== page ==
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Working for Woolworth's in the 1930s

In Britain Woolworth maintained cordial labour relations, despite a strict, benign dictatorship in-store;
while in North America the five-and-ten became a hotbed of unrest as staff demanded better conditions

A typical appointment letter for a stockroom man (management trainee) in the 1930s. The starting salary £2 per week.  (With special thanks to Mr. Ray Gallanders, in memory of his late father Reg, a very distinguished servant of the Company in a career spanning forty years service.)

High Street Harmony

In the Thirties Sales Assistants were paid between 30 shillings (£1.50) and £2 a week. Learners (trainee managers) and stockroom men were paid an extra pound for mobility. They could be moved to another store miles away at very short notice.

The chain doubled in size during the decade, which led to plenty of career opportunities. Woolworth demanded a consistent operation in every outlet, whether in London, or on the west coast of Ireland. Store Managers made sure staff were trained and that standards were maintained. The regime was authoritarian but benign. A safety net provided support for loyal workers who were taken ill, or who fell on hard times, but any breach of the rules prompted a stern rebuke.

Many tasks that are automated today were done by hand. For example assistants had to add up purchases in their heads or using 'ready reckoner pads'. Instead of scanning a bar code, they had to record what had been sold in a log and re-order it by filling and posting a form.

To become a 'learner' applicants had to show a good knowledge of every product, its rate of sale and margin. These management trainees also had to command the respect of the staff, and show they could get the job done. The Directors were proud that they had started out by sweeping the stockroom floor and had worked their way up.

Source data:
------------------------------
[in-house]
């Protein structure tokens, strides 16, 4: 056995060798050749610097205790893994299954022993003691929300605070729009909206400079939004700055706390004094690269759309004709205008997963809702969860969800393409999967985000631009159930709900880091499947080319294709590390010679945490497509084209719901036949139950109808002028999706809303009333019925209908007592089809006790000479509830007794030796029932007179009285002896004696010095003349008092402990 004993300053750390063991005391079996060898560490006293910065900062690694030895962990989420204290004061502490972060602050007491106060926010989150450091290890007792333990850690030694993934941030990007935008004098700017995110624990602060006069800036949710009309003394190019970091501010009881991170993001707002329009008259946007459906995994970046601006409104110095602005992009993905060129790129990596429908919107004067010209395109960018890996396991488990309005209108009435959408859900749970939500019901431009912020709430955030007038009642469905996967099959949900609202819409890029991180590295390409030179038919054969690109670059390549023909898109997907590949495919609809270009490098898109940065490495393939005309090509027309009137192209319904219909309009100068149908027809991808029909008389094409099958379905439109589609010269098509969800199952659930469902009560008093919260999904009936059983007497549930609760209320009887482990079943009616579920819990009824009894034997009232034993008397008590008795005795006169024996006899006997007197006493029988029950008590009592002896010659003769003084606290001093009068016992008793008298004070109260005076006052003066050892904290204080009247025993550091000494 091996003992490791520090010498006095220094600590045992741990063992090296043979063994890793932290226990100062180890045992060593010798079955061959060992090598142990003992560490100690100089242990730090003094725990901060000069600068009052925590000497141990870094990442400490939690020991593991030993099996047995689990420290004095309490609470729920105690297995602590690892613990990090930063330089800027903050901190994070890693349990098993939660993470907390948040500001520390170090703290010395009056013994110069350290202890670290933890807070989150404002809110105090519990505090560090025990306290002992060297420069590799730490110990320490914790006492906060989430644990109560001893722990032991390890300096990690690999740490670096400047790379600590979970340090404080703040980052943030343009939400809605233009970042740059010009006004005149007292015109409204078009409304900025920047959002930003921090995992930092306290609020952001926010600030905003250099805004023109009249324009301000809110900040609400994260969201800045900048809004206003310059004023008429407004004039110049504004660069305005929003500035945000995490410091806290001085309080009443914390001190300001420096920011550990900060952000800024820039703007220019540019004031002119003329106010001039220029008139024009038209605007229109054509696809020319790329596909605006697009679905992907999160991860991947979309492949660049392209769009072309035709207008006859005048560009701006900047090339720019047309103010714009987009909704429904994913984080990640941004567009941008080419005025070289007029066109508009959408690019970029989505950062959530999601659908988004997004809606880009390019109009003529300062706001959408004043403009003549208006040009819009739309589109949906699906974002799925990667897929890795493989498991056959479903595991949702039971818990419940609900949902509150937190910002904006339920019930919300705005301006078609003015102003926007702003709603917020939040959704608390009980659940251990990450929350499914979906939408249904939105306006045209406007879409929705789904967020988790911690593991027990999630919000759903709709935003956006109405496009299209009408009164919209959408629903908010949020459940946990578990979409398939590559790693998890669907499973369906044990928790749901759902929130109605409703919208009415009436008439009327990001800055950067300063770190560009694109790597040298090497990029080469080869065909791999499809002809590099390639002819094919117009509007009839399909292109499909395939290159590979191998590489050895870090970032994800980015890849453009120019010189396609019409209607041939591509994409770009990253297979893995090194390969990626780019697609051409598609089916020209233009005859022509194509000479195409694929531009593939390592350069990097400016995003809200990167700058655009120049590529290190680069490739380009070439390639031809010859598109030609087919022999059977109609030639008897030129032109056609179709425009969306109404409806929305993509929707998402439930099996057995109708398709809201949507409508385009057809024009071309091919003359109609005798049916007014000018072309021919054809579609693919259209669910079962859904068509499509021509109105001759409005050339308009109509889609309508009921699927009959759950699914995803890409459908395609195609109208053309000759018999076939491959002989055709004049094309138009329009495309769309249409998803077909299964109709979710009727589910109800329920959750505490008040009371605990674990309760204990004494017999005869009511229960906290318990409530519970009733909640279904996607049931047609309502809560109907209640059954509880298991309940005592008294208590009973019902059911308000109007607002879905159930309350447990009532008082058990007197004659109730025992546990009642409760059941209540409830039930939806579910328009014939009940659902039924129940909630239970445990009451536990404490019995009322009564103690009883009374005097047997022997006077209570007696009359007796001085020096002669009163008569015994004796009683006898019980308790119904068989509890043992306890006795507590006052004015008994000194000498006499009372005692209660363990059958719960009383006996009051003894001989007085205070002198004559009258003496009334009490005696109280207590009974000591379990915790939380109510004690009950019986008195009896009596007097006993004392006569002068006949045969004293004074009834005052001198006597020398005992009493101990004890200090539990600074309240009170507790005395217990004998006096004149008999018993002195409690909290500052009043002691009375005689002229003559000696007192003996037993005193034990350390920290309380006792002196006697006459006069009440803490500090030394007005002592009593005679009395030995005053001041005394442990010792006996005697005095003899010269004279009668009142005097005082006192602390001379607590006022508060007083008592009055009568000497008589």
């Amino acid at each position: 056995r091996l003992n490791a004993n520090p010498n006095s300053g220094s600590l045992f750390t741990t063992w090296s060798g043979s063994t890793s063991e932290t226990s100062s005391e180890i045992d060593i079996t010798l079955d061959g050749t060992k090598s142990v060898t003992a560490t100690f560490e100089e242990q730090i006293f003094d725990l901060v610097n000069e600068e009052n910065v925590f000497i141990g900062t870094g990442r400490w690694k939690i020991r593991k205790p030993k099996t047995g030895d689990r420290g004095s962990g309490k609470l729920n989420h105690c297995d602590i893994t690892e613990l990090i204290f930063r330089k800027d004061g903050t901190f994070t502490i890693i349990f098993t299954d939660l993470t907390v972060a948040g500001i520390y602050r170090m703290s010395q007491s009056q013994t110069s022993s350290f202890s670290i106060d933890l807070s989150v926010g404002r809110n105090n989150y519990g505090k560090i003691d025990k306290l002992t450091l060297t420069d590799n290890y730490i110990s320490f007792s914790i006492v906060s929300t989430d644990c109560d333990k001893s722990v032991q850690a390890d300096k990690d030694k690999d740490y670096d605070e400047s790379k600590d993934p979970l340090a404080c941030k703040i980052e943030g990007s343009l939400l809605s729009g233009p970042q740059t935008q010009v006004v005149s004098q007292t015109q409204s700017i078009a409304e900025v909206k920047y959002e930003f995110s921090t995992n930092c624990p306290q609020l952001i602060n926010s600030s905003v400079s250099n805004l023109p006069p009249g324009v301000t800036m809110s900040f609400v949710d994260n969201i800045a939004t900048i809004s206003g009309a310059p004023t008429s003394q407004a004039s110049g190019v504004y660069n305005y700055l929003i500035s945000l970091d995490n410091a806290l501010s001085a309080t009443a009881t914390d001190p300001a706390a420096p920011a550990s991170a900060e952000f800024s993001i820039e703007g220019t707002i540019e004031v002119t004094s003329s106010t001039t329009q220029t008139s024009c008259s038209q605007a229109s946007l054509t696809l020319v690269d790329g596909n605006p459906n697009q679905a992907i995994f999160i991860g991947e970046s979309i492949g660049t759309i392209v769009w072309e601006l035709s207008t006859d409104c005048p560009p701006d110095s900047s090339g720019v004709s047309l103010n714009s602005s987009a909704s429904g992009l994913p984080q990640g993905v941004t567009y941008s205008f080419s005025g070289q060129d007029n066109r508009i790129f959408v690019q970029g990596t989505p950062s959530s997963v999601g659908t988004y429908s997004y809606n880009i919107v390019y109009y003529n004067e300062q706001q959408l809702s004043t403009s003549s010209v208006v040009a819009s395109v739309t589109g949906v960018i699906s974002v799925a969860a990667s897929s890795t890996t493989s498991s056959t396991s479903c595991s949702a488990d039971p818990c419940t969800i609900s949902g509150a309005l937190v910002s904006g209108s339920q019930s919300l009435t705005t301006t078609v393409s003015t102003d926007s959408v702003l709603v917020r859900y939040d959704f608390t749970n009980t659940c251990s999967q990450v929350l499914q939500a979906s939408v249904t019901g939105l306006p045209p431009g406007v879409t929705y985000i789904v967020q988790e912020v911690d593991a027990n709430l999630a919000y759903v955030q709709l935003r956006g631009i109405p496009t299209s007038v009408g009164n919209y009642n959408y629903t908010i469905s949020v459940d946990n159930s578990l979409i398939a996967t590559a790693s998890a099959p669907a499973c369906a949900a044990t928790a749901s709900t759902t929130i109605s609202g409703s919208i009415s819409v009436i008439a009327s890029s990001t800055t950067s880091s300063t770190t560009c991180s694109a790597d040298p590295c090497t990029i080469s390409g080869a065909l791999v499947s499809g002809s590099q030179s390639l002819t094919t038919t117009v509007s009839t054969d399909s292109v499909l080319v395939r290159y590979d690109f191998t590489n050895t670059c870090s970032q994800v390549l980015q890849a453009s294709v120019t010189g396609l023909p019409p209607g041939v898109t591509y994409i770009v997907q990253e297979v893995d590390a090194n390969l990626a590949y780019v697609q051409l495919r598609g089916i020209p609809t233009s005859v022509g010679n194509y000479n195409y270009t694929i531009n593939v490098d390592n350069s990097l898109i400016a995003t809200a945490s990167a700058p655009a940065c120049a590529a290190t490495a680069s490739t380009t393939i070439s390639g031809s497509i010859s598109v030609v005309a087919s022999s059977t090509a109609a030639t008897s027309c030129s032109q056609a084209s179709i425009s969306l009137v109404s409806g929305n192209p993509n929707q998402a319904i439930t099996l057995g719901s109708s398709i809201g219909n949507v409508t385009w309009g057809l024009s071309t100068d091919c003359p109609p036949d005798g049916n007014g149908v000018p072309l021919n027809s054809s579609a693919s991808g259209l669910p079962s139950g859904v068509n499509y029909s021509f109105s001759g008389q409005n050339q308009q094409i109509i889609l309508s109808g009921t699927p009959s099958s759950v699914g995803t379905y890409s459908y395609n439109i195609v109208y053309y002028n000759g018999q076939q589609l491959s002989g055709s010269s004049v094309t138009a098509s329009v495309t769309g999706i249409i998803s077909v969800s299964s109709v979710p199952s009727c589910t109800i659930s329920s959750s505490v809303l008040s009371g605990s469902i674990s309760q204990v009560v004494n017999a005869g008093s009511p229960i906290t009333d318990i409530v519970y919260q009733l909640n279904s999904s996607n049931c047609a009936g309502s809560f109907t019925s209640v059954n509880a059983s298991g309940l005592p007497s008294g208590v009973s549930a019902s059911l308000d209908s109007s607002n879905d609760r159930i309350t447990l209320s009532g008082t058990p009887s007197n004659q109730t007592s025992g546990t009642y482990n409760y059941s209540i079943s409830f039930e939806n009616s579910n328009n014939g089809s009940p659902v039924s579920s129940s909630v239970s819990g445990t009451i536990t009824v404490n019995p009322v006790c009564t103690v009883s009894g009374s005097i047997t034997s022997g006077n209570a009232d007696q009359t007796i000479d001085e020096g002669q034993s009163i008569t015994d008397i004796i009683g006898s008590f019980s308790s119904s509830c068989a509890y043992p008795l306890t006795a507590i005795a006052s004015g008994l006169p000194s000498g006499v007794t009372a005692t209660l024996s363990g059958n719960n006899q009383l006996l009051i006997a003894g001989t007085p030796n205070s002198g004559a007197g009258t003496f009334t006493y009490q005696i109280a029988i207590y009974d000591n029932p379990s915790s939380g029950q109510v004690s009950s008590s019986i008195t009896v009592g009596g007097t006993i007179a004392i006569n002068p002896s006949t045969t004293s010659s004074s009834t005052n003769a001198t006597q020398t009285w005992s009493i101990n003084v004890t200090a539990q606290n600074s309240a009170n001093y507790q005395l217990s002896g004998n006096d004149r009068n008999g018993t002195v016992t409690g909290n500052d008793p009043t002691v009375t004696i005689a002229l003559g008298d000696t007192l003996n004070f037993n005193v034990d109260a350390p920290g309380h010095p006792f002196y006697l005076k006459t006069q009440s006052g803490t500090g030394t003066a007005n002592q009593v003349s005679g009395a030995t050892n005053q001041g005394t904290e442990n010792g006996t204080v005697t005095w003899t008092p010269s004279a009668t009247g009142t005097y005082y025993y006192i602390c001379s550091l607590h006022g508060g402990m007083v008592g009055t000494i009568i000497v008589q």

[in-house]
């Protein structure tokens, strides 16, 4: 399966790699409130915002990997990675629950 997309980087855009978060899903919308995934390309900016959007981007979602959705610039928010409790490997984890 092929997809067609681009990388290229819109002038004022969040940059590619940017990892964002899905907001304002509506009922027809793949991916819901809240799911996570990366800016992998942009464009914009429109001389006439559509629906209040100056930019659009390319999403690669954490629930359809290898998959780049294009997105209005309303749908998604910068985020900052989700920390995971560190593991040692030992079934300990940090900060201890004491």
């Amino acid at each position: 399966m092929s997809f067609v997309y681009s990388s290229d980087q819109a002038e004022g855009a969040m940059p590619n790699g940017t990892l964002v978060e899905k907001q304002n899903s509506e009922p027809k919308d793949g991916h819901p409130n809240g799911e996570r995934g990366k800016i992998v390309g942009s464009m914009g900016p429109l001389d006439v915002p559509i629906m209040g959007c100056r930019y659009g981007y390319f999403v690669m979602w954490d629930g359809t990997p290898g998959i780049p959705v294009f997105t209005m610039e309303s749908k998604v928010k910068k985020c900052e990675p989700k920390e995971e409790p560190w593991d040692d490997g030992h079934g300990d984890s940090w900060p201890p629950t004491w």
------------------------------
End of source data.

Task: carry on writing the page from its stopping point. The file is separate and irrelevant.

The Manager and staff of the Woolworths in Northwich, Cheshire, pictured in the early 1930s

Most assistants were young, unmarried women. Women rarely kept on working when they married, meaning it was normal to get a combined wedding and leaving present. Very few women returned to work after bringing up a family. Most staff worked full time, five and half days a week. Typically all the stores in a town closed at lunchtime on either Tuesday, Wednesday or Thursday, which was called 'early closing day', to give the staff a break.

Assistants were given maroon uniforms or stockman's coats, backed by a free laundry service. They were also served a hot lunch which had been prepared by a cook in the staff canteen. They were encouraged to learn about the products they sold. To become a supervisor they had to have worked on every counter.


A day in the life of a Sales Assistant in the 1930s


A day in the life of a sales assistant of the 1930s.  The store and colleague were never identified .


In the days before widespread car ownership most store staff walked to work or rode in on a bicycle. The great majority lived within a mile or so of the store where they worked. Typically they set out from home at 8.15am, allowing time for a quick cup of tea in-store before their shift began. They had to don their uniform and to be on the salesfloor for morning inspection at 8.45am, 15 minutes before opening time.


The store manager inspects the displays of kitchenware before the store opens and give instructions about how to improve the layout. Most of the day is spent serving customers at the personal service counter, but there's time for a mid-morning coffee break in the staff canteen.


Morning inspection gave the Manager the chance to sharpen the displays, check the availability of best-selling lines and give topical tips for the day's trading. In between serving the customers the Assistant would spend the early part of the day preparing a stock list, which was sent to the stockroom. A Stockroom Assistant would gather the goods into a trolley and take it to the salesfloor. Neither Sales Assistants nor Supervisors were allowed access to the stockroom until many years later.


A day in the life of a sales assistant of the 1930s.  The store and colleague were never identified .